As public concern over environmental pollution evolves and focuses on new areas, businesses continue to seek solutions. Some aspects of the problem, like cutting down on disposable plastic bottles or reducing emissions, have been studied extensively. Other areas, such as microplastics in the environment, are much newer and their implications are still being understood.
Found in oceans and waterways, soil and land ecosystems, and even the air, microplastics are most commonly associated with degraded plastic packaging and microbeads used in personal care products. Less known sources of microplastics in the environment include synthetic clothing fibers, which shed when laundered and enter the water system, and the tiny particles of tires that are released through wear and tear as more than 1 billion vehicles travel the roads each year.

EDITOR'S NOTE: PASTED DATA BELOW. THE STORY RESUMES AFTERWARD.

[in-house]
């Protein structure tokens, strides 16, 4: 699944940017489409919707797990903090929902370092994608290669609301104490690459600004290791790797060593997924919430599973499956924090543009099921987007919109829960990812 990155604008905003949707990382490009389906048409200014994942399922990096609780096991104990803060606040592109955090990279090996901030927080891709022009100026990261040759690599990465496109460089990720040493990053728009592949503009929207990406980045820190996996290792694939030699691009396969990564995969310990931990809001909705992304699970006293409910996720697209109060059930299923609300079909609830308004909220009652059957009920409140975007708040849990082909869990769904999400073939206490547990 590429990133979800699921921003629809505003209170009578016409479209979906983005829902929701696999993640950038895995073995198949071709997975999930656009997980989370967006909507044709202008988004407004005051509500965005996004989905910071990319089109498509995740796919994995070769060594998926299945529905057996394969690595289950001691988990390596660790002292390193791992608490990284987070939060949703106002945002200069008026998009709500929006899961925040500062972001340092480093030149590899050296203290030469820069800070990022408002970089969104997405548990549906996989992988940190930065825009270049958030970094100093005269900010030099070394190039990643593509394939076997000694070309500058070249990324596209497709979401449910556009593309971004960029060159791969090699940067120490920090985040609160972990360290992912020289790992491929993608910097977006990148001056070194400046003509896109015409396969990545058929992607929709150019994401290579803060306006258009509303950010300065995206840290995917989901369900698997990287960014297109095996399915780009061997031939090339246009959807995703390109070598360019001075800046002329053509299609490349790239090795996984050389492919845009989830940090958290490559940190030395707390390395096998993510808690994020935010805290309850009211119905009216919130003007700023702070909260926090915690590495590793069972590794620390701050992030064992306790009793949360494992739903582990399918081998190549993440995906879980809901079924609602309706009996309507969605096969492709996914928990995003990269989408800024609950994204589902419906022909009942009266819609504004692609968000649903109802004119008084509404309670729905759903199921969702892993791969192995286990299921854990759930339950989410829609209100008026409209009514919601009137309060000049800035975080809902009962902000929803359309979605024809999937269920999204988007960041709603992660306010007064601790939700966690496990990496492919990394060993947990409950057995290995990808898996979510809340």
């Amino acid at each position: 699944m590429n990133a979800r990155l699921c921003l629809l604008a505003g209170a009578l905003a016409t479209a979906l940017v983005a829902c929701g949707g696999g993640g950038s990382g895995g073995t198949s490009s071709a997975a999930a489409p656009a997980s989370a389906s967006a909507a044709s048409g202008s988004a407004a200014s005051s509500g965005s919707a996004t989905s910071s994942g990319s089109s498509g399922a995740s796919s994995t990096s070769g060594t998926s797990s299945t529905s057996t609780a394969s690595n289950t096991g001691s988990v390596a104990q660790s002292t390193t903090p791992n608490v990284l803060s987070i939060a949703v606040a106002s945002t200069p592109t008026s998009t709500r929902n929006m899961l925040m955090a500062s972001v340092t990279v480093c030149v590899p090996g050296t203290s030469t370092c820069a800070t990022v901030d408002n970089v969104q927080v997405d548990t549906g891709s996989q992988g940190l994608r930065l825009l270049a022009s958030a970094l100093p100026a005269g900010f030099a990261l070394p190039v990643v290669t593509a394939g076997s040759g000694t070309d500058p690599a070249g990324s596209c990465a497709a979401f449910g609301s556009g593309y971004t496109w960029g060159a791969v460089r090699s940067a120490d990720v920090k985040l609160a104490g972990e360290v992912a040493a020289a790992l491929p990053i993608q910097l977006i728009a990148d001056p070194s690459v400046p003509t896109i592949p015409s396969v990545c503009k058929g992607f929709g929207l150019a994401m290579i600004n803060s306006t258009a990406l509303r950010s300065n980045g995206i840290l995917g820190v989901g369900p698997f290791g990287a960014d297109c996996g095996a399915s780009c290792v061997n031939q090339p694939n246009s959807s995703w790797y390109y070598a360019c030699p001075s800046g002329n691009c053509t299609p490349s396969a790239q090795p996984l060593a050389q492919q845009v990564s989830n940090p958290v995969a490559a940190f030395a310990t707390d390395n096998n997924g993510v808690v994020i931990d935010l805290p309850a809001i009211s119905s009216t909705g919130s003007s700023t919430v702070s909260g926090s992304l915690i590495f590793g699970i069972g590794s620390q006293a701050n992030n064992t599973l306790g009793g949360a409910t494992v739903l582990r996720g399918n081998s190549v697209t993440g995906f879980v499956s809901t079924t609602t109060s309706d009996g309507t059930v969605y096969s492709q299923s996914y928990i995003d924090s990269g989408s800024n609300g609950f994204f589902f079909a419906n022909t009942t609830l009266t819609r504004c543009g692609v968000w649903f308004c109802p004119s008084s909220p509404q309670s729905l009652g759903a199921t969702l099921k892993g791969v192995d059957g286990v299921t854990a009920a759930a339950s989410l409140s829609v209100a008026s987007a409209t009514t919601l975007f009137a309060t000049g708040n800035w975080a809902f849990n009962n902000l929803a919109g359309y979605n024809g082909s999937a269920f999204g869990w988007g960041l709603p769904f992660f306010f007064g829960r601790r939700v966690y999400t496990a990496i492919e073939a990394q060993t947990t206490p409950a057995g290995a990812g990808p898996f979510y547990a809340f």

The particles generated during the normal use of tires are known as tire and road wear particles (TRWP). These distinct particles are an approximate half-and-half mix of tire tread material and road pavement material.
Public awareness of TRWP and their potential impact on the environment and human health has been slow to develop. However, a report highlighted that TRWP might have an important impact on the presence of microplastics in the environment. Using a statistical model, the 2017 International Union for Conservation of Nature (IUCN) report estimated that “tiny plastic particles washed off products such as synthetic clothes and car tires could contribute up to 30 percent of the ‘plastic soup’ polluting the world’s oceans and — in many developed countries — are a bigger source of marine plastic pollution than plastic waste.” The IUCN report did not receive independent scientific validation, so it does not rank amongst the growing body of peer-reviewed scientific literature on microplastics; however, its publication marked an important increase in stakeholder interest in potential sources of marine microplastics.